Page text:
I have been treating a patient for his recurrent uveitis for a few weeks now. It is due to a genetic autoimmune predisposition which causes recurrent inflammation in his eyes. This is just another usual round of his flare ups which requires weekly follow ups. In his case, it usually lasts between 4-6 weeks.
After the first few follow ups, I started to notice that he has a preference for floral prints: his shirt one time, the strap of his watch, his shorts another time. I brought up this observation to him.
“You like florals, eh?”
“Yes, I do! I’ve always really liked them.”
“How come?”, I was intrigued.
“My grandfather has a beautiful garden back home and I had learned to appreciate flowers. There is something about them. To me, they represent innocence. Their only job is to be beautiful. They are created for the purpose of bringing beauty to the world.”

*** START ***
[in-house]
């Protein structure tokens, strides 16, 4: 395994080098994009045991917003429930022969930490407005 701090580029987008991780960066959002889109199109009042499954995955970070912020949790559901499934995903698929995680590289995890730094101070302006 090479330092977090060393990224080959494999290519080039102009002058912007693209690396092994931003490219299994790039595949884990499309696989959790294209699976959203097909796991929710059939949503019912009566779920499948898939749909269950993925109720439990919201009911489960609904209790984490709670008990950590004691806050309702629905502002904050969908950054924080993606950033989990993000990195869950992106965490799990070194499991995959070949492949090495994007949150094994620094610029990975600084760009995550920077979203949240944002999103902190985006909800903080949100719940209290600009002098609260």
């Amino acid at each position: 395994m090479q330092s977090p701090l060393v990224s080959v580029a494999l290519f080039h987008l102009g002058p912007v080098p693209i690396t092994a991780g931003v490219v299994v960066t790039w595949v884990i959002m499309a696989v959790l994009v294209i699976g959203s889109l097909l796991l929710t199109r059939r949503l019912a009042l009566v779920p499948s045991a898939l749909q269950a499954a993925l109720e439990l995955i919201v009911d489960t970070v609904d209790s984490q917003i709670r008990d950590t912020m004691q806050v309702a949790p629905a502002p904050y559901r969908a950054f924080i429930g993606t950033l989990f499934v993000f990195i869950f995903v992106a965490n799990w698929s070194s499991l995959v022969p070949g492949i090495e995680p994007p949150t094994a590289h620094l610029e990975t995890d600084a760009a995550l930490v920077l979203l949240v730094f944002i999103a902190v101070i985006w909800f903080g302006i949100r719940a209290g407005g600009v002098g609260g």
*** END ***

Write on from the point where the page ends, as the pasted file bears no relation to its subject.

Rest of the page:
It caught me off guard. I am not sure if it’s because of his blatant love for florals is so readily declared or that something so poetic came out of the mouth of a tech professional in the start up world.
In the subsequent follow up visits, our conversations went from the difference between faith and religion to favourite shawarma spots in Montreal (by the way, it’s not real shawarma if it’s not shaved off from the rotating stick). On paper, our worlds don’t collide: a Muslim Egyptian who went to school in Saudi Arabia and a Christian Taiwanese Canadian. That is the beauty of humanity (or Canada). Two seemingly unrelated worlds can overlap when we put aside prejudice and judgement.
We can relate to each other more than we think. All we need to do is give each other a chance and listen